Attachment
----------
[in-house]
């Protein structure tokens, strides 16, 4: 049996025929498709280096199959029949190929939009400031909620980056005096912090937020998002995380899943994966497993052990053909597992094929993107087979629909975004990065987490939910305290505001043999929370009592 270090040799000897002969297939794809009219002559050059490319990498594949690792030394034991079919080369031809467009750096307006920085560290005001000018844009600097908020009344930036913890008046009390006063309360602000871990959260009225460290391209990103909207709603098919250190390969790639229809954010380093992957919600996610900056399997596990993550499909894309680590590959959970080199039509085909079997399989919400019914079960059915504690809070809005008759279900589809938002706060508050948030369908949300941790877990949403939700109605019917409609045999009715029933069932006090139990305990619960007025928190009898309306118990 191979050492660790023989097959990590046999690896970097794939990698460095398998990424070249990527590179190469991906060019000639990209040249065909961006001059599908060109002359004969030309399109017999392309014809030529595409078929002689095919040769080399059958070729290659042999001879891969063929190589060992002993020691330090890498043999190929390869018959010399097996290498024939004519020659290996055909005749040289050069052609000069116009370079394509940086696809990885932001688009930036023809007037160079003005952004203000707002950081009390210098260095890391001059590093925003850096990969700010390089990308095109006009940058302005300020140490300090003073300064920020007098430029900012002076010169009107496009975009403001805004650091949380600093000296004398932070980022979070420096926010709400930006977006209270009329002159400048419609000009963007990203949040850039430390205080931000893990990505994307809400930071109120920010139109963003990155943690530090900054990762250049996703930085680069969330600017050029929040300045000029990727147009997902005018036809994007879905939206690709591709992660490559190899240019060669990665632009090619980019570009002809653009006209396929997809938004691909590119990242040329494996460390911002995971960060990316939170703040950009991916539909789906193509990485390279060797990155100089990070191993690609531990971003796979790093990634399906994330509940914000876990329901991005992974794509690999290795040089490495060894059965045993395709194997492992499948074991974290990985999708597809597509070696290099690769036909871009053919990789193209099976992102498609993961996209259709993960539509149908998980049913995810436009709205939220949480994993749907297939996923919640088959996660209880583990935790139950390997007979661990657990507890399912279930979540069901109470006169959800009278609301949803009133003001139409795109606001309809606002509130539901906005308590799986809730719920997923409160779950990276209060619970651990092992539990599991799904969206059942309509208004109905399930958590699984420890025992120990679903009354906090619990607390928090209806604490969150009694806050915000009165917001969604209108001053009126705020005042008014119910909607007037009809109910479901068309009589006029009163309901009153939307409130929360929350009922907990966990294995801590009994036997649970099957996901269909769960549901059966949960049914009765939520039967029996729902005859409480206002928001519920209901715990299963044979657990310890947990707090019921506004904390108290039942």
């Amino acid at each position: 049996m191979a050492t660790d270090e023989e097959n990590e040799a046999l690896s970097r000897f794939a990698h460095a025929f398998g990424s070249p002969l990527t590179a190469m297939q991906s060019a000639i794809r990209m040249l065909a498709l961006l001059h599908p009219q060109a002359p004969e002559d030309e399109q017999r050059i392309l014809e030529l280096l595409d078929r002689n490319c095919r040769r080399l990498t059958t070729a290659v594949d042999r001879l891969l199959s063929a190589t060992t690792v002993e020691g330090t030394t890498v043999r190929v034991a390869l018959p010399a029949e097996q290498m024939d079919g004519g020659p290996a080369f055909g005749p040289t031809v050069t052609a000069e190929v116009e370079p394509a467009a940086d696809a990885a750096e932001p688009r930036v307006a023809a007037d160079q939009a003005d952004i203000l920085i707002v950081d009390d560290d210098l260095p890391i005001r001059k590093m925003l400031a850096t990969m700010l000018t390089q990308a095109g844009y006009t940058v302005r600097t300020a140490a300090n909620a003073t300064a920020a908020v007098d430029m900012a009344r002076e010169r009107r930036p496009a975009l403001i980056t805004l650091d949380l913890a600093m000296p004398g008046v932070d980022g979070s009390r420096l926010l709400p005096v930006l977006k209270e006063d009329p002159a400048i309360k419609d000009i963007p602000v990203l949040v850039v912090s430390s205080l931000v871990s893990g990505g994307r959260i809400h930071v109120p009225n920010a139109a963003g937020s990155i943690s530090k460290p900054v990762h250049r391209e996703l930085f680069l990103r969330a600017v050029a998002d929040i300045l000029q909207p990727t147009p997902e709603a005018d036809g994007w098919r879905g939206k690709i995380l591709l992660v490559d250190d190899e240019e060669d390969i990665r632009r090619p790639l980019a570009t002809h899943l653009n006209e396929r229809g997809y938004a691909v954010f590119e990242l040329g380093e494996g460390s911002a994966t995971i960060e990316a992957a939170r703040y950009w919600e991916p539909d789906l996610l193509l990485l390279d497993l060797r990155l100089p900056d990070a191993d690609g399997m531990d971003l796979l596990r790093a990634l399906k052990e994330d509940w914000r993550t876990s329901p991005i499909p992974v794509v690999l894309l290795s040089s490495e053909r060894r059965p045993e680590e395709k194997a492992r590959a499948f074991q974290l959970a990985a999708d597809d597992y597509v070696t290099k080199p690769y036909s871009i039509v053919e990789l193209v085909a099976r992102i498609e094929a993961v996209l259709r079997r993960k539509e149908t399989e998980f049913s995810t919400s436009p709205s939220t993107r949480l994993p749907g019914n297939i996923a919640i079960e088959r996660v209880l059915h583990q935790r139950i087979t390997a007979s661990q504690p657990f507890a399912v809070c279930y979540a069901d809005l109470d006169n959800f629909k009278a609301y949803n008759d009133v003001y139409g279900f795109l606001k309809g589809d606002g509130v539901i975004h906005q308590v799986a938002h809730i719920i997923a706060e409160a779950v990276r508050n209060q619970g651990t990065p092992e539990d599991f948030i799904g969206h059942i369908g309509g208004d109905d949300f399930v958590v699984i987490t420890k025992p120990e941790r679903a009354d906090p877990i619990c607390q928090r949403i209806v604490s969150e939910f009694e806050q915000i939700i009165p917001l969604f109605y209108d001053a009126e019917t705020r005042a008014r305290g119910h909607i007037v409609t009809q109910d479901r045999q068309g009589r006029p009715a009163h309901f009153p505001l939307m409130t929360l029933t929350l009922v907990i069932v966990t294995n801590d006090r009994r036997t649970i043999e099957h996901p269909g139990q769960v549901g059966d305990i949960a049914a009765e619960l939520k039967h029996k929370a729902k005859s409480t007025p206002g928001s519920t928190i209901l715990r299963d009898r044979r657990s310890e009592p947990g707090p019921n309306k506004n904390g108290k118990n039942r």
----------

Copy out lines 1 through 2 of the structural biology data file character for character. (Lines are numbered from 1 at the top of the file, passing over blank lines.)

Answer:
[in-house]
């Protein structure tokens, strides 16, 4: 049996025929498709280096199959029949190929939009400031909620980056005096912090937020998002995380899943994966497993052990053909597992094929993107087979629909975004990065987490939910305290505001043999929370009592 270090040799000897002969297939794809009219002559050059490319990498594949690792030394034991079919080369031809467009750096307006920085560290005001000018844009600097908020009344930036913890008046009390006063309360602000871990959260009225460290391209990103909207709603098919250190390969790639229809954010380093992957919600996610900056399997596990993550499909894309680590590959959970080199039509085909079997399989919400019914079960059915504690809070809005008759279900589809938002706060508050948030369908949300941790877990949403939700109605019917409609045999009715029933069932006090139990305990619960007025928190009898309306118990 191979050492660790023989097959990590046999690896970097794939990698460095398998990424070249990527590179190469991906060019000639990209040249065909961006001059599908060109002359004969030309399109017999392309014809030529595409078929002689095919040769080399059958070729290659042999001879891969063929190589060992002993020691330090890498043999190929390869018959010399097996290498024939004519020659290996055909005749040289050069052609000069116009370079394509940086696809990885932001688009930036023809007037160079003005952004203000707002950081009390210098260095890391001059590093925003850096990969700010390089990308095109006009940058302005300020140490300090003073300064920020007098430029900012002076010169009107496009975009403001805004650091949380600093000296004398932070980022979070420096926010709400930006977006209270009329002159400048419609000009963007990203949040850039430390205080931000893990990505994307809400930071109120920010139109963003990155943690530090900054990762250049996703930085680069969330600017050029929040300045000029990727147009997902005018036809994007879905939206690709591709992660490559190899240019060669990665632009090619980019570009002809653009006209396929997809938004691909590119990242040329494996460390911002995971960060990316939170703040950009991916539909789906193509990485390279060797990155100089990070191993690609531990971003796979790093990634399906994330509940914000876990329901991005992974794509690999290795040089490495060894059965045993395709194997492992499948074991974290990985999708597809597509070696290099690769036909871009053919990789193209099976992102498609993961996209259709993960539509149908998980049913995810436009709205939220949480994993749907297939996923919640088959996660209880583990935790139950390997007979661990657990507890399912279930979540069901109470006169959800009278609301949803009133003001139409795109606001309809606002509130539901906005308590799986809730719920997923409160779950990276209060619970651990092992539990599991799904969206059942309509208004109905399930958590699984420890025992120990679903009354906090619990607390928090209806604490969150009694806050915000009165917001969604209108001053009126705020005042008014119910909607007037009809109910479901068309009589006029009163309901009153939307409130929360929350009922907990966990294995801590009994036997649970099957996901269909769960549901059966949960049914009765939520039967029996729902005859409480206002928001519920209901715990299963044979657990310890947990707090019921506004904390108290039942």